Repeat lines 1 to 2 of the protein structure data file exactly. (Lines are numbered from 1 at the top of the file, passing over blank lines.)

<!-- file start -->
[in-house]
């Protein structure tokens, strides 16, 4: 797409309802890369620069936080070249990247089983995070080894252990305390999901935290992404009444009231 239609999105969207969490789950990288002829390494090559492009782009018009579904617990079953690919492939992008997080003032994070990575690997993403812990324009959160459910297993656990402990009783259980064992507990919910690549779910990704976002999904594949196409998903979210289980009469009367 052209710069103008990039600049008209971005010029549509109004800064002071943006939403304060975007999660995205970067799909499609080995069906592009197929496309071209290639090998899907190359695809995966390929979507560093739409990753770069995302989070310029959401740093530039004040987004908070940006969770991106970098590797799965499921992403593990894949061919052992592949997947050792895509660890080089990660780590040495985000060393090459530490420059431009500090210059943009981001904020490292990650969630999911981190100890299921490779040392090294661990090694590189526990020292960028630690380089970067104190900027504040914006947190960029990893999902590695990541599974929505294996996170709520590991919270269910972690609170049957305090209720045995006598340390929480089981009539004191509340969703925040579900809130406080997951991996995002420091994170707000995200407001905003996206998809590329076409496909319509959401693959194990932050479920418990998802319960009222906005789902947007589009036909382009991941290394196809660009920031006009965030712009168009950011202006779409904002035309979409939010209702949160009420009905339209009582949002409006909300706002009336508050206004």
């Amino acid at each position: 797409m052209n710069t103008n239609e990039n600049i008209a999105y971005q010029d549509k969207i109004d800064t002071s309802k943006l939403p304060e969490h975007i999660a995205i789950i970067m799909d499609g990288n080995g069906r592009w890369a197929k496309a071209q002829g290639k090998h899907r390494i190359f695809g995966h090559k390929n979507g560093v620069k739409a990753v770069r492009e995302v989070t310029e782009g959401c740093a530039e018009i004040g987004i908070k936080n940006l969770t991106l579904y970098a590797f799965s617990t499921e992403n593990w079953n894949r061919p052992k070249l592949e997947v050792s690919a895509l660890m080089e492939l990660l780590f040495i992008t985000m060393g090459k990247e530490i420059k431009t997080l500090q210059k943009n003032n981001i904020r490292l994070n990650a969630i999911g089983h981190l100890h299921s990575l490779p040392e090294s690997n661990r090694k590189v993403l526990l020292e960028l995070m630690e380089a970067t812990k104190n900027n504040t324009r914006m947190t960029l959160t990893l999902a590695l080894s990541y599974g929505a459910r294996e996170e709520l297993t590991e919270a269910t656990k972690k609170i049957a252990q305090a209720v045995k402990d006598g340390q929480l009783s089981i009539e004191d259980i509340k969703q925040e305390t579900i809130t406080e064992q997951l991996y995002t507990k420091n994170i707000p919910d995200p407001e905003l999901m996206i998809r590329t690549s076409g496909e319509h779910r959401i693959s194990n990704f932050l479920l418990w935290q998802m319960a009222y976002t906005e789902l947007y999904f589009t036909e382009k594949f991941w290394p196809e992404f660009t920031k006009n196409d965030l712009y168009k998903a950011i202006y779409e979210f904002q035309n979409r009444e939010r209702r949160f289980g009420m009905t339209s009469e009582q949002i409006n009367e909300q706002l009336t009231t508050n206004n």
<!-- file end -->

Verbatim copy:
[in-house]
């Protein structure tokens, strides 16, 4: 797409309802890369620069936080070249990247089983995070080894252990305390999901935290992404009444009231 239609999105969207969490789950990288002829390494090559492009782009018009579904617990079953690919492939992008997080003032994070990575690997993403812990324009959160459910297993656990402990009783259980064992507990919910690549779910990704976002999904594949196409998903979210289980009469009367 052209710069103008990039600049008209971005010029549509109004800064002071943006939403304060975007999660995205970067799909499609080995069906592009197929496309071209290639090998899907190359695809995966390929979507560093739409990753770069995302989070310029959401740093530039004040987004908070940006969770991106970098590797799965499921992403593990894949061919052992592949997947050792895509660890080089990660780590040495985000060393090459530490420059431009500090210059943009981001904020490292990650969630999911981190100890299921490779040392090294661990090694590189526990020292960028630690380089970067104190900027504040914006947190960029990893999902590695990541599974929505294996996170709520590991919270269910972690609170049957305090209720045995006598340390929480089981009539004191509340969703925040579900809130406080997951991996995002420091994170707000995200407001905003996206998809590329076409496909319509959401693959194990932050479920418990998802319960009222906005789902947007589009036909382009991941290394196809660009920031006009965030712009168009950011202006779409904002035309979409939010209702949160009420009905339209009582949002409006909300706002009336508050206004």